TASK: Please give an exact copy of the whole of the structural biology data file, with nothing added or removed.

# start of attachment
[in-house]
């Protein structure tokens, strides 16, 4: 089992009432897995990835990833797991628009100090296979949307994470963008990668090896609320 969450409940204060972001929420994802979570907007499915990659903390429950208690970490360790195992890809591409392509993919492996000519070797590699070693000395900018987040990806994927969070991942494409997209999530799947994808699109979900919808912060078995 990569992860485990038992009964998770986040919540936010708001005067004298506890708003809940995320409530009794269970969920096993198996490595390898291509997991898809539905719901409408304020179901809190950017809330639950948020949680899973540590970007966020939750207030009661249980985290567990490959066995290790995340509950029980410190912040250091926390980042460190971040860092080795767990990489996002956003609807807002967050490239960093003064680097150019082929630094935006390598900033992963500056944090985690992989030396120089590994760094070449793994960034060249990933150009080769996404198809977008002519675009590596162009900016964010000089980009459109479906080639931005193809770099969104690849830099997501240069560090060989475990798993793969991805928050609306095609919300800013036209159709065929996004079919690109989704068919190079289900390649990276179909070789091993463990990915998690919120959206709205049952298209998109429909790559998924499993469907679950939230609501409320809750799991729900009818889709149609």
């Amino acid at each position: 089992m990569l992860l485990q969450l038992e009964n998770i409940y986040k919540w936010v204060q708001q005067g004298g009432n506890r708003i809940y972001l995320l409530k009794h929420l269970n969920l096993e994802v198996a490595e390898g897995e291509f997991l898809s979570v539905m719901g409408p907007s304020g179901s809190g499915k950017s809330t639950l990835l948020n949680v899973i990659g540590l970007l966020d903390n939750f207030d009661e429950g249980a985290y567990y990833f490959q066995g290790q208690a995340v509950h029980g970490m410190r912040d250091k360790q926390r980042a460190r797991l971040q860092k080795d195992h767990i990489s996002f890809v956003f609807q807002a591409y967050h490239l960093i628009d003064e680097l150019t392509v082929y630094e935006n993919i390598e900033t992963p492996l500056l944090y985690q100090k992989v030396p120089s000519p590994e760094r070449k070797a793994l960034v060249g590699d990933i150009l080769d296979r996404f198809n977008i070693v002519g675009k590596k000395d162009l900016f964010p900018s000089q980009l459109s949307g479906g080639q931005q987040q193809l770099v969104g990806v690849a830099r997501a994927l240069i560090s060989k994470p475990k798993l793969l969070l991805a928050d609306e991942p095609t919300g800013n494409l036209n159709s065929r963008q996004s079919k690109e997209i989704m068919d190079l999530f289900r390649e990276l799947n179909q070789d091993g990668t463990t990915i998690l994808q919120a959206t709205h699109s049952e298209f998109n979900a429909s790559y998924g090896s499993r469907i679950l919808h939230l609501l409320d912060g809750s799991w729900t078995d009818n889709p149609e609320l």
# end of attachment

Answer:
[in-house]
């Protein structure tokens, strides 16, 4: 089992009432897995990835990833797991628009100090296979949307994470963008990668090896609320 969450409940204060972001929420994802979570907007499915990659903390429950208690970490360790195992890809591409392509993919492996000519070797590699070693000395900018987040990806994927969070991942494409997209999530799947994808699109979900919808912060078995 990569992860485990038992009964998770986040919540936010708001005067004298506890708003809940995320409530009794269970969920096993198996490595390898291509997991898809539905719901409408304020179901809190950017809330639950948020949680899973540590970007966020939750207030009661249980985290567990490959066995290790995340509950029980410190912040250091926390980042460190971040860092080795767990990489996002956003609807807002967050490239960093003064680097150019082929630094935006390598900033992963500056944090985690992989030396120089590994760094070449793994960034060249990933150009080769996404198809977008002519675009590596162009900016964010000089980009459109479906080639931005193809770099969104690849830099997501240069560090060989475990798993793969991805928050609306095609919300800013036209159709065929996004079919690109989704068919190079289900390649990276179909070789091993463990990915998690919120959206709205049952298209998109429909790559998924499993469907679950939230609501409320809750799991729900009818889709149609």
């Amino acid at each position: 089992m990569l992860l485990q969450l038992e009964n998770i409940y986040k919540w936010v204060q708001q005067g004298g009432n506890r708003i809940y972001l995320l409530k009794h929420l269970n969920l096993e994802v198996a490595e390898g897995e291509f997991l898809s979570v539905m719901g409408p907007s304020g179901s809190g499915k950017s809330t639950l990835l948020n949680v899973i990659g540590l970007l966020d903390n939750f207030d009661e429950g249980a985290y567990y990833f490959q066995g290790q208690a995340v509950h029980g970490m410190r912040d250091k360790q926390r980042a460190r797991l971040q860092k080795d195992h767990i990489s996002f890809v956003f609807q807002a591409y967050h490239l960093i628009d003064e680097l150019t392509v082929y630094e935006n993919i390598e900033t992963p492996l500056l944090y985690q100090k992989v030396p120089s000519p590994e760094r070449k070797a793994l960034v060249g590699d990933i150009l080769d296979r996404f198809n977008i070693v002519g675009k590596k000395d162009l900016f964010p900018s000089q980009l459109s949307g479906g080639q931005q987040q193809l770099v969104g990806v690849a830099r997501a994927l240069i560090s060989k994470p475990k798993l793969l969070l991805a928050d609306e991942p095609t919300g800013n494409l036209n159709s065929r963008q996004s079919k690109e997209i989704m068919d190079l999530f289900r390649e990276l799947n179909q070789d091993g990668t463990t990915i998690l994808q919120a959206t709205h699109s049952e298209f998109n979900a429909s790559y998924g090896s499993r469907i679950l919808h939230l609501l409320d912060g809750s799991w729900t078995d009818n889709p149609e609320l």